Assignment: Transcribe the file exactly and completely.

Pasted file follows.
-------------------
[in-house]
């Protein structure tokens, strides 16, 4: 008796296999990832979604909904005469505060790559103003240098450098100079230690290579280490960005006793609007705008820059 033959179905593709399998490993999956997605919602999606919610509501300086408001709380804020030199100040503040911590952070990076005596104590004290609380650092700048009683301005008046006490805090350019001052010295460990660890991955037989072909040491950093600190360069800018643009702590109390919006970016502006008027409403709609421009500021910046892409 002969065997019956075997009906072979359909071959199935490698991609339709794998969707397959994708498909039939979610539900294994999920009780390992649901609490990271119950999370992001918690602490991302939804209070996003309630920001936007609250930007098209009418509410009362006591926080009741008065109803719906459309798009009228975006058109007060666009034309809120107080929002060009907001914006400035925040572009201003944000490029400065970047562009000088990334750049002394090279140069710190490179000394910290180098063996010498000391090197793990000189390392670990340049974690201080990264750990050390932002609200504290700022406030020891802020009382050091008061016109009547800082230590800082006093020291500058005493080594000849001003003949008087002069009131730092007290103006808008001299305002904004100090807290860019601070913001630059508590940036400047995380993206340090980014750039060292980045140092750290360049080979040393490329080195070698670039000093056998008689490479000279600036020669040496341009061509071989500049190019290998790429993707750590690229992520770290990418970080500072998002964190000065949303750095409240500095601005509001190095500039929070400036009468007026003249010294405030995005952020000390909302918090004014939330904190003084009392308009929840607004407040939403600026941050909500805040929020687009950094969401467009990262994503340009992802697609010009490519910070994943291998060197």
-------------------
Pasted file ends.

[in-house]
């Protein structure tokens, strides 16, 4: 008796296999990832979604909904005469505060790559103003240098450098100079230690290579280490960005006793609007705008820059 033959179905593709399998490993999956997605919602999606919610509501300086408001709380804020030199100040503040911590952070990076005596104590004290609380650092700048009683301005008046006490805090350019001052010295460990660890991955037989072909040491950093600190360069800018643009702590109390919006970016502006008027409403709609421009500021910046892409 002969065997019956075997009906072979359909071959199935490698991609339709794998969707397959994708498909039939979610539900294994999920009780390992649901609490990271119950999370992001918690602490991302939804209070996003309630920001936007609250930007098209009418509410009362006591926080009741008065109803719906459309798009009228975006058109007060666009034309809120107080929002060009907001914006400035925040572009201003944000490029400065970047562009000088990334750049002394090279140069710190490179000394910290180098063996010498000391090197793990000189390392670990340049974690201080990264750990050390932002609200504290700022406030020891802020009382050091008061016109009547800082230590800082006093020291500058005493080594000849001003003949008087002069009131730092007290103006808008001299305002904004100090807290860019601070913001630059508590940036400047995380993206340090980014750039060292980045140092750290360049080979040393490329080195070698670039000093056998008689490479000279600036020669040496341009061509071989500049190019290998790429993707750590690229992520770290990418970080500072998002964190000065949303750095409240500095601005509001190095500039929070400036009468007026003249010294405030995005952020000390909302918090004014939330904190003084009392308009929840607004407040939403600026941050909500805040929020687009950094969401467009990262994503340009992802697609010009490519910070994943291998060197």